“the unexamined life is not worth living” — Socrates

I was moved by this statement when I first heard it about a year or so ago. It felt like common sense to me. I am not too proud to say this in hindsight. I have debated with many a person, though most of those people are imagined instead of real, that the pursuit of knowledge is among the most worthy goals to pursue and perhaps subconsciously looked down upon those unable to appreciate this understanding. And yet, although I have staunchly defended this view, I sort of knew it was not a popular one and not one I should voice too loudly. Also, I had a sense that something about it was probably not true and I hate being wrong or looking like a fool. Yes, my insecurities abound. Well, I feel a fool now. I started down a path of philosophy recently while reading a book about genius. Genius, being another thing that I probably had and maybe still have many wrong ideas about, which I will have to discuss another time. This book, The Geography of Genius, (Weiner, 2016) which starts its journey in Ancient Athens prompted me to brush on philosophy, a subject I knew very little about. I started googling facts about the Ancient Greeks specifically the big three philosophers: Socrates, Plato and Aristotle. It dawned on me how little I know of them except for the stray quote. In reading about these ancient philosophers I began to ask myself the question is philosophy still relevant today which led me to an even more fascinating book Plato at the Googleplex: Why Philosophy won’t go away (Goldstein, 2014) which tipped me on to the influential A History of Western Philosophy (Russell, 1945). I have spent the weekend reading both these books and I’ve realized how my soul has ached for philosophy and it was precisely the kind of thing I was attempting to do many times during my general search for knowledge throughout the course of my life. How stupid I feel now! having been enlightened somewhat and yet I sense I have a long way to go. What I did learn through my readings, a point that has been pointed out again and again by Goldstein is that the statement “the unexamined life is not worth living” is quite elitist and ironically dim. Why should any other life be less worth living? And certainly many people have done interesting things with their life without explicitly setting out to discover knowledge. Further, doesn’t every life matter, whether interesting or not? It’s perhaps common sense that knowledge does not necessarily equal wisdom, and unapplied knowledge is no better than having no knowledge. Such things have plagued my thinking, but yet I hung to my intuition that seeking knowledge was better than not seeking it. Now, I see more clearly that seeking knowledge is good for me. I, Alex Dennis, derive much pleasure from seeking knowledge and gaining wisdom and the extent that others should be like me is very much doubtful. I think I finally have this question resolved in my heart and I can finally see that non pursuit of knowledge at least to the level that I like to pursue it is not important to everyone and that is just fine. I must confess that even though I had some sense of this, I did not have it totally resolved in my heart to the extent that I do now. I feel a weight off my shoulders. I see much more clearly. I feel firstly, less guilty about my own pursuit of knowledge, seeing it more clearly for what it is, something I specifically enjoy and that by doing so I am not any better than the person who is not lit up the same way by such pursuits. I now feel less guilty that I am doing something of no value, since it is of value to me and that is good enough for me. And no longer will I unconsciously look down on those completely uninterested in either reading books or engaging with me in discussion, first proposed by Socrates though the dialectical method, to uncover universal truths. I don’t know if this is what Socrates meant as he stood trial for trying to inspire young people to think when he uttered this line in his defense. Perhaps he meant that all people, like him, should engage in the pursuit of knowledge as a foremost goal, as I once thought. I prefer to believe that Socrates just meant that they should at least pursue some knowledge and not just accept ignorance, but by the statement in question about the unexamined life, he meant it for himself. He meant that for him, he could not have been any other way. The state could not compel him to reign in his curiosity and his pursuit for knowledge which in the Socratic method involved engaging other minds and not just his own. He would rather die than have that taken from him.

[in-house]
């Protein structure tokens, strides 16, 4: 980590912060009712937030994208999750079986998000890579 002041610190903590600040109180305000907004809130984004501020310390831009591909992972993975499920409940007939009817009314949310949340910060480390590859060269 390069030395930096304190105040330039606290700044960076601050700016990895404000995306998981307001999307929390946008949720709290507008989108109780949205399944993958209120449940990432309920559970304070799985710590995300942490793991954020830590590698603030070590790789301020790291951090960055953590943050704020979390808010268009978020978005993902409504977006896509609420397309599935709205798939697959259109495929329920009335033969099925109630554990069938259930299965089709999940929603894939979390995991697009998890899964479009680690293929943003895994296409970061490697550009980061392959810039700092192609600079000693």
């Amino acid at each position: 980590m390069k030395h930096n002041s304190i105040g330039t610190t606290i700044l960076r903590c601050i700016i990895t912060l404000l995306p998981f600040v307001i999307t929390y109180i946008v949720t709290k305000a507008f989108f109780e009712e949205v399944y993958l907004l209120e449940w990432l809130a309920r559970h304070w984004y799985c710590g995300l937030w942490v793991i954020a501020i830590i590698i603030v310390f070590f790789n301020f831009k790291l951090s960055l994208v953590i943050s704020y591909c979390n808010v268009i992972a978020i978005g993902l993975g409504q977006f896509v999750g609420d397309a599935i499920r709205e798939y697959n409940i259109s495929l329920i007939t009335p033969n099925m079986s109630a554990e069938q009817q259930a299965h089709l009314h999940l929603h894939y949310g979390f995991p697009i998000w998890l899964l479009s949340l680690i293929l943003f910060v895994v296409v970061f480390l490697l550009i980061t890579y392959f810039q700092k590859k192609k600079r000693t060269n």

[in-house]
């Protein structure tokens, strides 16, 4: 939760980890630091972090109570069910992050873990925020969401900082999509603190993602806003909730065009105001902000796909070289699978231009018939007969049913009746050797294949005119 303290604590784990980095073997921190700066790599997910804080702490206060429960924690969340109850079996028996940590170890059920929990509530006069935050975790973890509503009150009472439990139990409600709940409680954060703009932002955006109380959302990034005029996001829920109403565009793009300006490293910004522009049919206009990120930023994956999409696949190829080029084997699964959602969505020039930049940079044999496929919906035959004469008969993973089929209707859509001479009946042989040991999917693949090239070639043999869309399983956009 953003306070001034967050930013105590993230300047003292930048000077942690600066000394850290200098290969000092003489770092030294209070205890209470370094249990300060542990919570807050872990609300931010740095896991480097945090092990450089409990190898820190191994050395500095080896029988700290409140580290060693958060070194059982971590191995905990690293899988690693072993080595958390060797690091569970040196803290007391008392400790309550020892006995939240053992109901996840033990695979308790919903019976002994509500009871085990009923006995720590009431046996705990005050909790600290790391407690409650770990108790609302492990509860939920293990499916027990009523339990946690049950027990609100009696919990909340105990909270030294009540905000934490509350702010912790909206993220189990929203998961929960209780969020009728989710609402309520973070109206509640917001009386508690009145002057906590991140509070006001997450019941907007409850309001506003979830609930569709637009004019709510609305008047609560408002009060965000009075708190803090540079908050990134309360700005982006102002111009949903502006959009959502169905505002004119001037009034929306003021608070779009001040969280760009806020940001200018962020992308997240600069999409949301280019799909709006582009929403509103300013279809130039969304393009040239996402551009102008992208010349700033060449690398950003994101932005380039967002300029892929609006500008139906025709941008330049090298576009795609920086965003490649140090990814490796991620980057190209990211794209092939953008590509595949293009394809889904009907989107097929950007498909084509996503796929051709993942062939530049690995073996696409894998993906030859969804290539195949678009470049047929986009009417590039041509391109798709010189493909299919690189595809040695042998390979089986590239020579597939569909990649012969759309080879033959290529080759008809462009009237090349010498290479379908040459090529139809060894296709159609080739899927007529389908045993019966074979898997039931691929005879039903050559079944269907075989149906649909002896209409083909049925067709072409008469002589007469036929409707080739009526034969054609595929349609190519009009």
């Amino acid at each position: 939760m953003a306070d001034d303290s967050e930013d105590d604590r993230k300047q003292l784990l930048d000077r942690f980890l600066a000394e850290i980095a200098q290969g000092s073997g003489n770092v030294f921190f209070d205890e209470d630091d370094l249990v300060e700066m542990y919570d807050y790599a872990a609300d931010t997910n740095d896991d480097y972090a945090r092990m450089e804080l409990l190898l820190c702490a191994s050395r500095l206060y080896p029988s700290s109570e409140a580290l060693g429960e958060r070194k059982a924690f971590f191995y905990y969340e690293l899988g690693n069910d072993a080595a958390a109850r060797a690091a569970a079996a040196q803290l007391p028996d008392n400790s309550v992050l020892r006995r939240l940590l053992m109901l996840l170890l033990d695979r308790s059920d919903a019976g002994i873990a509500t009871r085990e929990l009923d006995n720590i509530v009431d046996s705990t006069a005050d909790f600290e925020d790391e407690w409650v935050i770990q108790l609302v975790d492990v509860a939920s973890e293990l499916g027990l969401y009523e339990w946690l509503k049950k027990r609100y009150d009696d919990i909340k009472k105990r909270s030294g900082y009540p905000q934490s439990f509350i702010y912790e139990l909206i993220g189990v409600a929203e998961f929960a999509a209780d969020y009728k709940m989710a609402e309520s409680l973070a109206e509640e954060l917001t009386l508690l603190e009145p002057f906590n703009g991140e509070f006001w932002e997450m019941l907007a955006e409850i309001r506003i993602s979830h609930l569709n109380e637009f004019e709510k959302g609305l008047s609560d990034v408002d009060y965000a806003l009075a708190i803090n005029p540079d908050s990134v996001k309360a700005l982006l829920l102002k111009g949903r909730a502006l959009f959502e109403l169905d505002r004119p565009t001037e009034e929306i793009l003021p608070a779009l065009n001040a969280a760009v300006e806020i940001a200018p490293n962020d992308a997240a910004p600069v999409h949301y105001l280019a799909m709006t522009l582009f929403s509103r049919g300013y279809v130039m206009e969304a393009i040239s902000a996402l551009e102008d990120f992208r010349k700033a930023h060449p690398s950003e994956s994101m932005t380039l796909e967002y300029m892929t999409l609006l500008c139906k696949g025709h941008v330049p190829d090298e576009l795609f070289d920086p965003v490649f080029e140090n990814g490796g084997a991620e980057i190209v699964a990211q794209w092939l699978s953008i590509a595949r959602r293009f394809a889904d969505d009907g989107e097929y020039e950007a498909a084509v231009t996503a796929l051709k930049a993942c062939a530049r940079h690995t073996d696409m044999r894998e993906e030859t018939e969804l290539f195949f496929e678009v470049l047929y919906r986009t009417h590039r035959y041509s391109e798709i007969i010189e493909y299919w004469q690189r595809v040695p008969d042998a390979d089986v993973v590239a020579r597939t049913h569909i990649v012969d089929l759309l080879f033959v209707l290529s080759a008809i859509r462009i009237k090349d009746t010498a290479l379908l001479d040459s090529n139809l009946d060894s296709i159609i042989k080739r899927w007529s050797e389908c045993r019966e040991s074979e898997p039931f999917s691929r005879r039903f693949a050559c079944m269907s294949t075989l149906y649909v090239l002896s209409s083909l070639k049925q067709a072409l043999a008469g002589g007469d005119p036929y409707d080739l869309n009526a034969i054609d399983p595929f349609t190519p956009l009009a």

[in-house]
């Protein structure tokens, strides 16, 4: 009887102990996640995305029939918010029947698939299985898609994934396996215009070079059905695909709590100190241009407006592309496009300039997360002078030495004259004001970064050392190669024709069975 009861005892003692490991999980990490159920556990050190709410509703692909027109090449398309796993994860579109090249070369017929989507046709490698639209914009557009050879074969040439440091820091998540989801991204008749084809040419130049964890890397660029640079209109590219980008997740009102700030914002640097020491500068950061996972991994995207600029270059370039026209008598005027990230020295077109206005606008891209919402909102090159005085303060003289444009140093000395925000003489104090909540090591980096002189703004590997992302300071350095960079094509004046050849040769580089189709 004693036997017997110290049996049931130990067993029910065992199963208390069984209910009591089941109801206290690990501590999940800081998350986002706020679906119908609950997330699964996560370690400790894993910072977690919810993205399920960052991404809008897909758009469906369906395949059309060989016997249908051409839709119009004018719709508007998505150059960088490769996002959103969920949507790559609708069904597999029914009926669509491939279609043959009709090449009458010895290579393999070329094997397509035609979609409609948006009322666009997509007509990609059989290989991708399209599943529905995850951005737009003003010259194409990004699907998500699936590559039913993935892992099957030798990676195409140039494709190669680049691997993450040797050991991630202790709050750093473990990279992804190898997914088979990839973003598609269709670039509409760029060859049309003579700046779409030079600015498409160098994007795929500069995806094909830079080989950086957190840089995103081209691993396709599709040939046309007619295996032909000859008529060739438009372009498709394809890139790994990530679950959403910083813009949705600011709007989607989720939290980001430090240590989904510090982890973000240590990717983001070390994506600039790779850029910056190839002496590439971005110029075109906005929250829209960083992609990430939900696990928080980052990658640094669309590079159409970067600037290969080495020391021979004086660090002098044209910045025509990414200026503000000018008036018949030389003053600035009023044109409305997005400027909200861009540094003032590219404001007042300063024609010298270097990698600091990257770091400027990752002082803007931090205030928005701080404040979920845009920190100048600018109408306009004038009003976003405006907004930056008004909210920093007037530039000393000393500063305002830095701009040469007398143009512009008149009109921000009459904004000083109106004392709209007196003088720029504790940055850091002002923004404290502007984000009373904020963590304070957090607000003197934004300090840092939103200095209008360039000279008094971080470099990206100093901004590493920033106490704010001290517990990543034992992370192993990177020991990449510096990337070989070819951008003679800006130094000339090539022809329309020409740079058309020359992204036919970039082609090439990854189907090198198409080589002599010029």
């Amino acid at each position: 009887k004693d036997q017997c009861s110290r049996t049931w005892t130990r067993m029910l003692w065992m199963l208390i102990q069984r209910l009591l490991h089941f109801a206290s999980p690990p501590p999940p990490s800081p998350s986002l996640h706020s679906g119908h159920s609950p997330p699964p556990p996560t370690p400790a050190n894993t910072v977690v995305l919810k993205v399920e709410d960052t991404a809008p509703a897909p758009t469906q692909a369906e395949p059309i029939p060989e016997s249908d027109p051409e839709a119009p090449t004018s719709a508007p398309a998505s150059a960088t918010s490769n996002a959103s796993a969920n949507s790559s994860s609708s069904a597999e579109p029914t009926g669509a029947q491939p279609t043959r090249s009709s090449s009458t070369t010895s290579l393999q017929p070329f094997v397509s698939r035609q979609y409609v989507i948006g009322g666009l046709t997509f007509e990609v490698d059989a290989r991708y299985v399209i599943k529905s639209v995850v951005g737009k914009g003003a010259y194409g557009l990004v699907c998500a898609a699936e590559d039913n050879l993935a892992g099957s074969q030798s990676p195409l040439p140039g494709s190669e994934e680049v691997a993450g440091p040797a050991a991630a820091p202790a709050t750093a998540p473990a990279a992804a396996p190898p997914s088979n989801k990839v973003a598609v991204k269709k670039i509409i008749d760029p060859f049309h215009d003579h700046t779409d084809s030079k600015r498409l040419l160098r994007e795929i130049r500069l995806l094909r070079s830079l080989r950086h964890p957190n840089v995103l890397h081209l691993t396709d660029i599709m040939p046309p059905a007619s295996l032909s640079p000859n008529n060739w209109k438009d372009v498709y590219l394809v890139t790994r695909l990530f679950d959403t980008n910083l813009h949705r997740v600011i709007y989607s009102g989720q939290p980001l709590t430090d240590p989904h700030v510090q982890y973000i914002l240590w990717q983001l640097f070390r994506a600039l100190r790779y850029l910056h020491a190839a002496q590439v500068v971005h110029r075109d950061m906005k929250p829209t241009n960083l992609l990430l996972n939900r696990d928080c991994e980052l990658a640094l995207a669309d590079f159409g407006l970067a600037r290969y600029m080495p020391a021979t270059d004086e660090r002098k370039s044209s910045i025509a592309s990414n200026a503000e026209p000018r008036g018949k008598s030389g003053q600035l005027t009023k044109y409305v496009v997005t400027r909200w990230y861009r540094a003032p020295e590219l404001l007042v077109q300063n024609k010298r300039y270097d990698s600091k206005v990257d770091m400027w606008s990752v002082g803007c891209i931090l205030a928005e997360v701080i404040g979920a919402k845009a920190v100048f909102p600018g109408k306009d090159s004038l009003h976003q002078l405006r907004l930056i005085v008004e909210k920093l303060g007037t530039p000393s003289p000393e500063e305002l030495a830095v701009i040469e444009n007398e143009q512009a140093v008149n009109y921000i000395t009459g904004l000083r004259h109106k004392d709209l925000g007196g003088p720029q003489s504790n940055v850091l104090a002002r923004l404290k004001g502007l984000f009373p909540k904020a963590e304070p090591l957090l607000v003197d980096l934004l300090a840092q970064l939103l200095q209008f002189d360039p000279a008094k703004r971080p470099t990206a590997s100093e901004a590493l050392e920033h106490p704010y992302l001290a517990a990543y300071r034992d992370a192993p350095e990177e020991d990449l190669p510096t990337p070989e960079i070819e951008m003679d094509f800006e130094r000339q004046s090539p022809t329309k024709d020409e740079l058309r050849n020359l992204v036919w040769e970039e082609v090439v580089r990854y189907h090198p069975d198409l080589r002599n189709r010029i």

I am sure many scholars have written on this subject throughout the thousands of years since Socrates was found guilty and executed. I know I am not saying anything original here but I thought I would chronicle my journey for the record. What I really should do is find someone with whom I can discuss this, but for now, I suppose a Medium article will do.

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